single-linkage algorithm has only one parameter corresponding to a global threshold value.

    Therefore it is difficult to choose a single global threshold value appropriate for both dense

    as well as sparse clusters. We return to this point in Section 1.5.4 where we show numerical

    evidence for this observation. We also refer the reader to the survey paper [28] for related

    generalizations of classical single-linkage (see also [17] and [32]).

    In order to describe our generalization of the classical single-linkage algorithm, we recall

    some basic notions from graph theory. A graph G is called locally finite if every vertex has

    finite degree. Furthermore a rooted graph is a graph G = (ϕ,E) together with a distinguished

    vertex v0 ∈ ϕ. Also recall that a minimum spanning tree on a finite set ϕ ⊂ R3 is a tree of minimal total length among all trees whose vertices are given by ϕ. Recall from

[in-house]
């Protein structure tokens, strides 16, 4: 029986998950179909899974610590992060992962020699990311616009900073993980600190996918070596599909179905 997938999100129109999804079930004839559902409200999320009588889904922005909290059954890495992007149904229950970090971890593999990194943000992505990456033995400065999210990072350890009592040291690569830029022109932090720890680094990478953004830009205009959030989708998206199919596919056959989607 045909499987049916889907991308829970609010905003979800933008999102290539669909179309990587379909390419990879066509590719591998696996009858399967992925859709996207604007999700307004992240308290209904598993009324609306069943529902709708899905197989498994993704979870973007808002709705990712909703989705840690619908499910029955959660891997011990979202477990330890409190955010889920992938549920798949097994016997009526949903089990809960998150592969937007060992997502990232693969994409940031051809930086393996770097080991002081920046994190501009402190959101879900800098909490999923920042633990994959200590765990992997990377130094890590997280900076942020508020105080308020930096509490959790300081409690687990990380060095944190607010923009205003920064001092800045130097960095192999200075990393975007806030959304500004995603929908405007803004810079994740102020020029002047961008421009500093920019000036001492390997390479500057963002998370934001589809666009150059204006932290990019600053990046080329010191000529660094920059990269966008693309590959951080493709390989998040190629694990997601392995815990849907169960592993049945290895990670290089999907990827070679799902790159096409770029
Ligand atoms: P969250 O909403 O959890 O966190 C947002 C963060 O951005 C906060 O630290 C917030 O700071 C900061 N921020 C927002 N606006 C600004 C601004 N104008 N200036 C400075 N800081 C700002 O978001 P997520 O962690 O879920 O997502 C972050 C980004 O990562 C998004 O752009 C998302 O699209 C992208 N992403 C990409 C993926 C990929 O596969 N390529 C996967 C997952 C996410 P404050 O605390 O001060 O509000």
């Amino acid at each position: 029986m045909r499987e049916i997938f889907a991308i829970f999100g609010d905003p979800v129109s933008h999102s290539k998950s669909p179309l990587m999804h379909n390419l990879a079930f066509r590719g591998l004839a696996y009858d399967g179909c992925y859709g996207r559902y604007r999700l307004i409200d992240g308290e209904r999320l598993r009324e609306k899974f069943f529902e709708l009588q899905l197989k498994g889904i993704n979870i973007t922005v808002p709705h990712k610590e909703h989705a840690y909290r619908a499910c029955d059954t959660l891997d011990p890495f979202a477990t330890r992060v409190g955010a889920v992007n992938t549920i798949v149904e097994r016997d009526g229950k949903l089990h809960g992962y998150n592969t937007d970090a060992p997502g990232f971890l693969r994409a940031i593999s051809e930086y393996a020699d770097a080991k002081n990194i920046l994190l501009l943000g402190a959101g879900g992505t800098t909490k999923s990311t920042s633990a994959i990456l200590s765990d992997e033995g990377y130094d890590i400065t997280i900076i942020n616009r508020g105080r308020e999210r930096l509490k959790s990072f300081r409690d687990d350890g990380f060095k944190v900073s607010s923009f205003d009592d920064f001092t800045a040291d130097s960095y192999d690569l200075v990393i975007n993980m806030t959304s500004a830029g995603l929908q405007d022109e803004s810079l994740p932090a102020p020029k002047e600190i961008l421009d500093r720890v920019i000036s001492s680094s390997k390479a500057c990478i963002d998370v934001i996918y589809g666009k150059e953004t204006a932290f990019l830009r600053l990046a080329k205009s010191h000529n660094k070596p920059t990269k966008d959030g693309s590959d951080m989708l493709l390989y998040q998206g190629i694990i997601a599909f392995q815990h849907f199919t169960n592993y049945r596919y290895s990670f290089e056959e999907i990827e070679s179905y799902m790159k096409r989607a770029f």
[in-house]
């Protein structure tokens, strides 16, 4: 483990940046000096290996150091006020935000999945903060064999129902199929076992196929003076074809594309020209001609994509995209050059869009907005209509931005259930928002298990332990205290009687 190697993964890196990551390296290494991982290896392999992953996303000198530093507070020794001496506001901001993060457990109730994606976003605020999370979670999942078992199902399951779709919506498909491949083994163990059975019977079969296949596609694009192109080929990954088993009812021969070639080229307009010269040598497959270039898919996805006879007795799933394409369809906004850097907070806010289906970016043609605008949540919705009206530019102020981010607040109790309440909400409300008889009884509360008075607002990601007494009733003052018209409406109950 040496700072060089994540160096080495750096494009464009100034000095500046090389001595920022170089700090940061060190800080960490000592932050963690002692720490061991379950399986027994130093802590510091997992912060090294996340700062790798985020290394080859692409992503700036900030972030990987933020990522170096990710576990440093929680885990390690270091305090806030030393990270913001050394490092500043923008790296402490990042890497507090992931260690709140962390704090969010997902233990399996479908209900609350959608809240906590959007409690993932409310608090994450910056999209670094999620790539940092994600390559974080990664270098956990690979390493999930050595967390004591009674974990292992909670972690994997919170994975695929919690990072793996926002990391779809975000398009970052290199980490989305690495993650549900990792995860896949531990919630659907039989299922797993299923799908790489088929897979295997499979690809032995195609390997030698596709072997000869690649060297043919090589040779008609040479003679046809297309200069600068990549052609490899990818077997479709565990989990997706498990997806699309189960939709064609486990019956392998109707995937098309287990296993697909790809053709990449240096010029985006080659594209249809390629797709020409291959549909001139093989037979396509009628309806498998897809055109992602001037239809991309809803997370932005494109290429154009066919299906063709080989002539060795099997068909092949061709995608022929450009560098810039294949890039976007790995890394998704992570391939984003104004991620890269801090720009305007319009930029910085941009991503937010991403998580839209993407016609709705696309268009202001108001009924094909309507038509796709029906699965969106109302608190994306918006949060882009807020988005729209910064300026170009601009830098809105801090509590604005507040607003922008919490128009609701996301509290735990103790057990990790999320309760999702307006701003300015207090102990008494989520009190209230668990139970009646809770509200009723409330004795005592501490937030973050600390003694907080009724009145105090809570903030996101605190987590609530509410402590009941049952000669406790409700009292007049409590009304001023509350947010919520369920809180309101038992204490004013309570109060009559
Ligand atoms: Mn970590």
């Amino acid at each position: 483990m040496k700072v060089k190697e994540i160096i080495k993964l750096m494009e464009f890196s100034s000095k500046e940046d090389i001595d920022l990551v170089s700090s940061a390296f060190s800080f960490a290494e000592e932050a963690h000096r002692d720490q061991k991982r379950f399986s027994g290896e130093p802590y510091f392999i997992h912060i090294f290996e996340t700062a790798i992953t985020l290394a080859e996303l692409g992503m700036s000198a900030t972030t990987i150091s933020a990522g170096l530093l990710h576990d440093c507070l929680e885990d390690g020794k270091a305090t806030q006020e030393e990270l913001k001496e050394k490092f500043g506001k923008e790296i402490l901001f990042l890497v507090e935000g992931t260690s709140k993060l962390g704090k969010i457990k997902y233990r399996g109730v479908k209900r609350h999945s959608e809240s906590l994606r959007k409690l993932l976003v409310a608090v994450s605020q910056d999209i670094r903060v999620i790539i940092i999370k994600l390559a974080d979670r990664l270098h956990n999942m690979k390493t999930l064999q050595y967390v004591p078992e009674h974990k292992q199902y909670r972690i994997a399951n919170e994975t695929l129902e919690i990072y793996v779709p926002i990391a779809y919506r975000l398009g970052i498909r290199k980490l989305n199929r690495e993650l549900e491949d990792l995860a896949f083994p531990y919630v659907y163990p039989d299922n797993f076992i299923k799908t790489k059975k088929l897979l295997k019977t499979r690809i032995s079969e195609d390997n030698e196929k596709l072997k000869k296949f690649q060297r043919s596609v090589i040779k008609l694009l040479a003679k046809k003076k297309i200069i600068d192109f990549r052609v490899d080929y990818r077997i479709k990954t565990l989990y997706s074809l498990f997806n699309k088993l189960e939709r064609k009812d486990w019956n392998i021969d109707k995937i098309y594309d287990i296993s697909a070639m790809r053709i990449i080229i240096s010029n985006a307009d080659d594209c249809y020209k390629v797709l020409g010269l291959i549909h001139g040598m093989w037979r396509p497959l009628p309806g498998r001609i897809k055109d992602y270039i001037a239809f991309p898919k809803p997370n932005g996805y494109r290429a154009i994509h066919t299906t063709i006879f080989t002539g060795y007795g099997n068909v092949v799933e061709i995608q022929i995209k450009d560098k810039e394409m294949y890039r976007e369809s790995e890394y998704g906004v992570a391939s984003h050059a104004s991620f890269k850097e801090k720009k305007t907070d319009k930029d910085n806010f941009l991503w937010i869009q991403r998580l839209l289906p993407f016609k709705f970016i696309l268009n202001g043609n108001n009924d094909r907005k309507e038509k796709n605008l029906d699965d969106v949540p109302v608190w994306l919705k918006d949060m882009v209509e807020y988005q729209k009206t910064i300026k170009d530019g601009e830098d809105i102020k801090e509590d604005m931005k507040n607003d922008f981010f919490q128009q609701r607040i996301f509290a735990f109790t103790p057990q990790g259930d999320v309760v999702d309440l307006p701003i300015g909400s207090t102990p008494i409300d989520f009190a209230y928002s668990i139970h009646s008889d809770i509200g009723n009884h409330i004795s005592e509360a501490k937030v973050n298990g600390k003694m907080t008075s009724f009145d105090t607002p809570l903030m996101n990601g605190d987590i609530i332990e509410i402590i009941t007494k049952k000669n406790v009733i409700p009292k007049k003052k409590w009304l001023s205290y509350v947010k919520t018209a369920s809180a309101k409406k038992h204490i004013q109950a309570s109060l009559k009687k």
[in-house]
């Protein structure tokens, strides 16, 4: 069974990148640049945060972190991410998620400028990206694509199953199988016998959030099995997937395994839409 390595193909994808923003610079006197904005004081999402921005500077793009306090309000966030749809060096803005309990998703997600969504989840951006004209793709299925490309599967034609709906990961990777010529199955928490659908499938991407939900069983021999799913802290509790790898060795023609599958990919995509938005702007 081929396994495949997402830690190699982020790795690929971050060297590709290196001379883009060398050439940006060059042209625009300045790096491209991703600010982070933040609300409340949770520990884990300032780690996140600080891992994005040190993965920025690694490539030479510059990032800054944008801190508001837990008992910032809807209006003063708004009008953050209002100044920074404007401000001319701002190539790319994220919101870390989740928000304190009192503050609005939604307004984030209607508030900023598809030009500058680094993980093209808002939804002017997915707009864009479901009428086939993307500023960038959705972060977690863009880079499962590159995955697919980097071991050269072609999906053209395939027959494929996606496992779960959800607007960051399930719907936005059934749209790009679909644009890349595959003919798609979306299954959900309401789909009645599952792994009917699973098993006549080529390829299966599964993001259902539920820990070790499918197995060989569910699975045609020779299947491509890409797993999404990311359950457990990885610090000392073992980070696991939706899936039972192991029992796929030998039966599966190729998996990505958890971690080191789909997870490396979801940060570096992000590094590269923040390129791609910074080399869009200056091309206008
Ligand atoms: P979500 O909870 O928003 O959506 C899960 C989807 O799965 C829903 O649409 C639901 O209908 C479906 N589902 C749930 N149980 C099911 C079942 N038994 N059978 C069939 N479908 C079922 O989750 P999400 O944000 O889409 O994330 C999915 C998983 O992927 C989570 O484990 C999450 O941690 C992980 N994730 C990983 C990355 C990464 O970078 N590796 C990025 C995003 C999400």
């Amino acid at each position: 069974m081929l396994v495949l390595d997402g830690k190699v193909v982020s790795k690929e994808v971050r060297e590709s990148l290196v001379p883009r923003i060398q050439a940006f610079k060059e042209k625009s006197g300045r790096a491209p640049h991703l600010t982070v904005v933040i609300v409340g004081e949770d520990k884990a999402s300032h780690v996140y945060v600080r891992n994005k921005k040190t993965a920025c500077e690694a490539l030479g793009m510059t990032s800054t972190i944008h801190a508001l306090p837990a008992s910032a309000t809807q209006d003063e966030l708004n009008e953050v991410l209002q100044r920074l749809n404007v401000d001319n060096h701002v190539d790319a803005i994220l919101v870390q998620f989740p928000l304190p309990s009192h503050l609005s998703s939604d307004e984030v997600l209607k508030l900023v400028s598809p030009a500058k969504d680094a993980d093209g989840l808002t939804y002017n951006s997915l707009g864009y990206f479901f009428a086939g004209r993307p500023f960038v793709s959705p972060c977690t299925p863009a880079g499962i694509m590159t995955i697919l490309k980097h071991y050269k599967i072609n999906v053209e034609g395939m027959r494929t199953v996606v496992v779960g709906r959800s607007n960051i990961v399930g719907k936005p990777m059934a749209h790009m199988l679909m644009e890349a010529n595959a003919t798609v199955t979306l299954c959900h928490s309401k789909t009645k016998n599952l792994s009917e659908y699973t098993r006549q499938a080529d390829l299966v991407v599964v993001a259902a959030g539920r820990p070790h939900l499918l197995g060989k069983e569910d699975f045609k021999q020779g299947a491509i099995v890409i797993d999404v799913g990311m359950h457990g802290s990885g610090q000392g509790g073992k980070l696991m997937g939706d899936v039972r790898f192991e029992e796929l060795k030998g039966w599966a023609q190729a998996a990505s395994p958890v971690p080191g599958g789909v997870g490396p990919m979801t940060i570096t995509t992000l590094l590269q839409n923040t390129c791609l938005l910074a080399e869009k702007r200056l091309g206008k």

Chapter ?? that the single-linkage algorithm defines the clustering corresponding to thereference to Chapter 2.1

    connected components of the graph obtained from deleting all edges of length larger than

    the global threshold value from the minimum spanning tree. To deal with the problem of

    varying cluster densities described above we propose to consider a generalization of the single-

    linkage algorithm capable of taking into account not only the length of a specified edge but

    also the local geometry of the minimum spanning tree close to this edge. This approach can

    be seen as a mathematical formalization of the graph-theoretical methods introduced in [36]